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Repeal effort revived again in Louisiana
Senate Bill 175 (PDF), prefiled in the Louisiana Senate on February 25, 2014, and provisionally referred to the Senate Committee on Education, would, if enacted, repeal Louisiana Revised Statutes 17:285.1, which implemented the so-called Louisiana Science Education Act, passed and enacted in 2008. Governor Bobby Jindal told NBC News in 2013 that the LSEA permits the teaching of creationism, including "intelligent design." The bill to repeal the LSEA was introduced by Karen Carter Peterson (D-District 5), who sponsored the identical SB 70 in 2011, SB 374 in 2012, and SB 26 in 2013. The Senate Committee on Education voted 5-1 to shelve SB 70 in 2011, 2-1 to shelve SB 374 in 2012, and 3-2 to shelve SB 26 in 2013.
The law targeted for repeal calls on state and local education administrators to help to promote "critical thinking skills, logical analysis, and open and objective discussion of scientific theories being studied including, but not limited to, evolution, the origins of life, global warming, and human cloning"; these four topics were described as controversial in the original draft of the legislation. It also allows teachers to use "supplemental textbooks and other instructional materials to help students understand, analyze, critique, and review scientific theories in an objective manner" if so permitted by their local school boards. A sponsor of the bill told the Hammond Daily Star (April 6, 2008) that the bill was aimed at promoting the discussion of "scientific data related to creationism."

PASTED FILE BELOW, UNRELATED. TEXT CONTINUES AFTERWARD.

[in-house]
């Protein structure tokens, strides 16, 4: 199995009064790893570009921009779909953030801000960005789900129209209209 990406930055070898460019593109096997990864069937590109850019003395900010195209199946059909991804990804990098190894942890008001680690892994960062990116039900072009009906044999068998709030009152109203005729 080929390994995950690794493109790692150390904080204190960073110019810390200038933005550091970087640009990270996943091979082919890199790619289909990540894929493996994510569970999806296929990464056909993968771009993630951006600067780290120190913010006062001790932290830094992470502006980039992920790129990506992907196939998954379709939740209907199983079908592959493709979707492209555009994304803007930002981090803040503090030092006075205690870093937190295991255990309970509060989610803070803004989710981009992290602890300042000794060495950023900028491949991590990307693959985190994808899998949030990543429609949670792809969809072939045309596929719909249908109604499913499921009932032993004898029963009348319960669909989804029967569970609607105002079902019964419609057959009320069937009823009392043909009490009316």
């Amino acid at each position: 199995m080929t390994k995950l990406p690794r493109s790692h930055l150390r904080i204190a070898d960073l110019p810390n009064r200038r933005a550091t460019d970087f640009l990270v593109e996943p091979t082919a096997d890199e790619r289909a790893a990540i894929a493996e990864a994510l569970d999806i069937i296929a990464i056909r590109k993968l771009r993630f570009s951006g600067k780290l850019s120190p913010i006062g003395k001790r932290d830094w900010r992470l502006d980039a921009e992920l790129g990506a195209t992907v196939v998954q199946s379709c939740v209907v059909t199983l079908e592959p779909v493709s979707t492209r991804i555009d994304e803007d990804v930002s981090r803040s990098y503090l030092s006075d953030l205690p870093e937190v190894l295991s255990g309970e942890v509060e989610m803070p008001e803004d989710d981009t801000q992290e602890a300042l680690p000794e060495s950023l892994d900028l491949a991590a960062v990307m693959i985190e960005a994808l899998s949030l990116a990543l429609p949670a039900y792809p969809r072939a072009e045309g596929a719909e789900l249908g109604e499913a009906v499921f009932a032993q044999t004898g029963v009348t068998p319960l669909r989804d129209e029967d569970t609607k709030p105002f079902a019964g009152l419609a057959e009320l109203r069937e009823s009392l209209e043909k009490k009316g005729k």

Since 2008, antievolutionists have not only sought to undermine the law's provision allowing challenges to unsuitable supplementary materials but have also reportedly invoked the law to support proposals to teach creationism in at least two parishes — Livingston and Tangipahoa — and to attack the treatment of evolution in biology textbooks proposed for adoption by the state. Meanwhile, the Society of Vertebrate Paleontology urged Louisianans to repeal the law in 2008, and the Society of Integrative and Comparative Biology decided to hold its conferences elsewhere while the law remains on the books (relenting only in the case of New Orleans after the Orleans Parish School Board prohibited the teaching of creationism in its science classes).
Endorsers of the repeal effort include a group of seventy-eight Nobel laureates in the sciences (representing nearly 40% of living Nobel laureates in the science), the National Association of Biology Teachers, the Louisiana Association of Biology Educators, the Louisiana Coalition for Science, the American Association for the Advancement of Science, the American Institute for Biological Sciences, the American Society for Biochemistry and Molecular Biology, the American Society for Cell Biology, the Society for the Study of Evolution together with the Society of Systematic Biologists and the American Society of Naturalists, the Clergy Letter Project, the New Orleans City Council, and the Baton Rouge Advocate.